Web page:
ZenFri was built on a passion to tell stories in new ways. This boundless, medium-less quest has caused us to pursue endeavors across film, with “Schism” and “Fragile Things“, print with “Warpaint“, podcasting with “Full On Indie” and gaming with “Clandestine: Anomaly“. For the last year, all five of these very different projects have been in active stages of development, production or distribution.

Some of these projects have flourished, as is the case with Clandestine raising over a million dollars in funding, and being featured in press and conferences around the world.

And, while the current success of Clandestine is something to be excited about, it also means that the core team of Danielle and Corey King, which founded and operate the company are being stretched ever more thinly across projects.  Usually, when it comes to prioritizing, the project with a large staff and funding wins out.  It comes down to only having so many hours in the day, and only so many things we can focus on as a small indie, while still striving for a high level of quality.

We never want to release a project we are not able to properly support, and at this point in our growth, something had to give. Over the last month we’ve begun a detailed review of all our projects to determine the best way for us to move forward in the coming years.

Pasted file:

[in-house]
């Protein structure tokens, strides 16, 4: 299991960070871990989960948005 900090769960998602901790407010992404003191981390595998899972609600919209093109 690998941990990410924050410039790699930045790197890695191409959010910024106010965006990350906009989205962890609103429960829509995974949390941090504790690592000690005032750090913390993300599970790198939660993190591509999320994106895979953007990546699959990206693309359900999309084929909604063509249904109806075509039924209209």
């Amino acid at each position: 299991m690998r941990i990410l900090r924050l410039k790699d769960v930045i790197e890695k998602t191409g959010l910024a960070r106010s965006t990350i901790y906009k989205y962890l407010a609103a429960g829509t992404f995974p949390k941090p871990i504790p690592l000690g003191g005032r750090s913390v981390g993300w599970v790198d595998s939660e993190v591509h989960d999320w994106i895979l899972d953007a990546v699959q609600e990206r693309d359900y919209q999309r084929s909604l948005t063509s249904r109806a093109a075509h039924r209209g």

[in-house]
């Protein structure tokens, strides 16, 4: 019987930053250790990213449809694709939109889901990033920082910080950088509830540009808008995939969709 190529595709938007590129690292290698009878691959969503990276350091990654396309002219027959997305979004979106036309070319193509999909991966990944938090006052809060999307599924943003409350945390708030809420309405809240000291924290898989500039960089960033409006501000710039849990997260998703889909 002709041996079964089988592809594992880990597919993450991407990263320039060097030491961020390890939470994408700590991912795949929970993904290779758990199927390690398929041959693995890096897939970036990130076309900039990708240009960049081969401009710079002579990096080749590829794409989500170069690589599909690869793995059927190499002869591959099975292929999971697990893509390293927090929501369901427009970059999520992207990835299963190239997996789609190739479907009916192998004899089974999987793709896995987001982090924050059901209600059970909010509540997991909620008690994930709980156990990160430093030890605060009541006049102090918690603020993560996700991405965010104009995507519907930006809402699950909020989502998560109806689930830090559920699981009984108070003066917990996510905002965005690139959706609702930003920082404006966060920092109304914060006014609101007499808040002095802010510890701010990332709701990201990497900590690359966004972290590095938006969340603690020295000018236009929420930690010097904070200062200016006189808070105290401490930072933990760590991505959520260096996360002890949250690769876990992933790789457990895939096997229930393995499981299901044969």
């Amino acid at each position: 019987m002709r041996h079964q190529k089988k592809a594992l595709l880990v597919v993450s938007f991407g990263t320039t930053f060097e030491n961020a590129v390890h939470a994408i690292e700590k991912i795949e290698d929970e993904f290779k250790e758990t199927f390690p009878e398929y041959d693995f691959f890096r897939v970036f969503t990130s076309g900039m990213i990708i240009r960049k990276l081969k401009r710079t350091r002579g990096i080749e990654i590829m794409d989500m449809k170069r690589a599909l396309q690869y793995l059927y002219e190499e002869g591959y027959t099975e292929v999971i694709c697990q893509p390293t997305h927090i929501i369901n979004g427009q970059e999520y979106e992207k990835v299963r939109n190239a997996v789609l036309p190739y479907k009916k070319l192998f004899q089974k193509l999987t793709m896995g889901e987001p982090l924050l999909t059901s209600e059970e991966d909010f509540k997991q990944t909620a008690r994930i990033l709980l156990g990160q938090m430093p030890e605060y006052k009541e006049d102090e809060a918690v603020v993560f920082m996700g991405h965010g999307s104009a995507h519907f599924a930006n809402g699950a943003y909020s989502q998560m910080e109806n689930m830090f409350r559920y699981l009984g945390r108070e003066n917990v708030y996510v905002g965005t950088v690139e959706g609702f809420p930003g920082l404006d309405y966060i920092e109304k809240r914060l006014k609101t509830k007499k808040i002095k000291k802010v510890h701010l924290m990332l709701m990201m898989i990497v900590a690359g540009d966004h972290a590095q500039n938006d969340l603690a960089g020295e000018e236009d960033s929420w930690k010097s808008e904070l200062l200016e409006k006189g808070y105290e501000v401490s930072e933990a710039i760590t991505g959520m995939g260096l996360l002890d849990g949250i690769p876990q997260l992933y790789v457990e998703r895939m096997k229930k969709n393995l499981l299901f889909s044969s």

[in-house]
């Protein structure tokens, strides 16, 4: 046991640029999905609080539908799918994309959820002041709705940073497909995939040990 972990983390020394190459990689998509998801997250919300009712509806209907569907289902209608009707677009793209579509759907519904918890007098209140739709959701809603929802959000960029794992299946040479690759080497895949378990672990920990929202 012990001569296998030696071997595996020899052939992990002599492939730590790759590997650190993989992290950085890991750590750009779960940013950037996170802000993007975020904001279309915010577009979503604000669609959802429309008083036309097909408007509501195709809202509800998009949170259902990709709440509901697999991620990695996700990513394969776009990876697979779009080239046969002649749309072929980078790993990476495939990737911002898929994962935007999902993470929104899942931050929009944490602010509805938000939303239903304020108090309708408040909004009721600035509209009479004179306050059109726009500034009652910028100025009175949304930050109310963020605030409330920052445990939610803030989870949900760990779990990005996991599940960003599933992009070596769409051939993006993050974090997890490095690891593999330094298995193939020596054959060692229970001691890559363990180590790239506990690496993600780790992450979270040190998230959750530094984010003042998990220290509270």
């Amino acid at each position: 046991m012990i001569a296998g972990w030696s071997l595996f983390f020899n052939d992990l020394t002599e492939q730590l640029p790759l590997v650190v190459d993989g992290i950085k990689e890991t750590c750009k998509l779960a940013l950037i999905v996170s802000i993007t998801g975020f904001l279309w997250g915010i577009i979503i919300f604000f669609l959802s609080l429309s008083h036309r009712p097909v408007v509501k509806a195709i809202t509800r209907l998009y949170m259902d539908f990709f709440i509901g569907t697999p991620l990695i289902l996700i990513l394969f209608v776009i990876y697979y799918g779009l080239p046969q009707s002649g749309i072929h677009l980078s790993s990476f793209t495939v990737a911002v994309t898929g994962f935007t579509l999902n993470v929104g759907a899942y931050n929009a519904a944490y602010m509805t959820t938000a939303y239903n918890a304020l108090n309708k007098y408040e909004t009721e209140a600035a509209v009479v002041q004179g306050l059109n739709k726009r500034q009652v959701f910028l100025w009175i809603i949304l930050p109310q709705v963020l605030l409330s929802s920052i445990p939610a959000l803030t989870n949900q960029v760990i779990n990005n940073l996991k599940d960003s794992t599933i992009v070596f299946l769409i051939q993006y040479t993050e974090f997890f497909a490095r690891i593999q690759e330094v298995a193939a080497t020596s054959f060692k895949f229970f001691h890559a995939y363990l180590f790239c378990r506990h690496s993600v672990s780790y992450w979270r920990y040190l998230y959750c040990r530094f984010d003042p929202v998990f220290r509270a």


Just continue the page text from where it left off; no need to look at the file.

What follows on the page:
While there may be further announcements to come, it is with a heavy heart that today we announce the cancellation of Warpaint Issue 2, and the closure of our US subsidiary, ZenFri LLC.

Warpaint was a project we were passionate about, and which we feel had a great potential to grow over the next few years. However as we grow, the publication’s core visionary Editor-in-Chief, Corey King, has taken on key roles in managing our rapidly growing company, and leading projects like Schism (Writer / Director / Producer), Clandestine (Executive Producer / Creative Director / Creator ) and Full On Indie (Producer / Host).

What makes all these projects different than Warpaint, is our role as content creators as opposed to publishers of other’s content. Maintaining a strong editorial team, contributor relations systems, customer service, distribution and marketing are things that don’t generally overlap or apply to our other projects, making it difficult to balance.

We still very much care about the art of written and visual works and hope one day, once we’ve matured as a company, to return to Warpaint or something like it. It’s just not something we can sustain with a high quality and proper post-launch support in today’s environment. We greatly enjoyed working on Issue 1 and 2, and were humbled by all the hard work, dedication and commitment from our editors, contributors and artists. We thank these people, and our fans for their support.